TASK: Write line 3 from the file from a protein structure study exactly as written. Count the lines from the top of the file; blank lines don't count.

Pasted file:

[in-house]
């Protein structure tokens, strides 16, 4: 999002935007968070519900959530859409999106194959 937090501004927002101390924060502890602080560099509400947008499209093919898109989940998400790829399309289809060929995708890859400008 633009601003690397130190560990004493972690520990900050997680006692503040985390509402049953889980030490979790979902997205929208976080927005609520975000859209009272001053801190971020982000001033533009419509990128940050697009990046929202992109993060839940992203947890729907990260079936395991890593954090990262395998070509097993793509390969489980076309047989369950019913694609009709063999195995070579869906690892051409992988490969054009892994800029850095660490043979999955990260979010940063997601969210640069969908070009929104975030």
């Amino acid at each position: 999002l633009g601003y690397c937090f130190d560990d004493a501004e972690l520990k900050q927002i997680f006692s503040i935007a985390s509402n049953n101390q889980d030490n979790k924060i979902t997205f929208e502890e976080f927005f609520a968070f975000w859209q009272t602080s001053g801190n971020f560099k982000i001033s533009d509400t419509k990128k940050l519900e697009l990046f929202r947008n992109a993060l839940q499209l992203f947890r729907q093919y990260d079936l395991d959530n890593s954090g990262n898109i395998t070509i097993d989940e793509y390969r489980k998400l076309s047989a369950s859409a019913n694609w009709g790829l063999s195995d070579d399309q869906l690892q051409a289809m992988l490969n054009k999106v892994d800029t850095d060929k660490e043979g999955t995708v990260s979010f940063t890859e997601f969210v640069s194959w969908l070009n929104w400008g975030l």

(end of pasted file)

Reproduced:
């Amino acid at each position: 999002l633009g601003y690397c937090f130190d560990d004493a501004e972690l520990k900050q927002i997680f006692s503040i935007a985390s509402n049953n101390q889980d030490n979790k924060i979902t997205f929208e502890e976080f927005f609520a968070f975000w859209q009272t602080s001053g801190n971020f560099k982000i001033s533009d509400t419509k990128k940050l519900e697009l990046f929202r947008n992109a993060l839940q499209l992203f947890r729907q093919y990260d079936l395991d959530n890593s954090g990262n898109i395998t070509i097993d989940e793509y390969r489980k998400l076309s047989a369950s859409a019913n694609w009709g790829l063999s195995d070579d399309q869906l690892q051409a289809m992988l490969n054009k999106v892994d800029t850095d060929k660490e043979g999955t995708v990260s979010f940063t890859e997601f969210v640069s194959w969908l070009n929104w400008g975030l």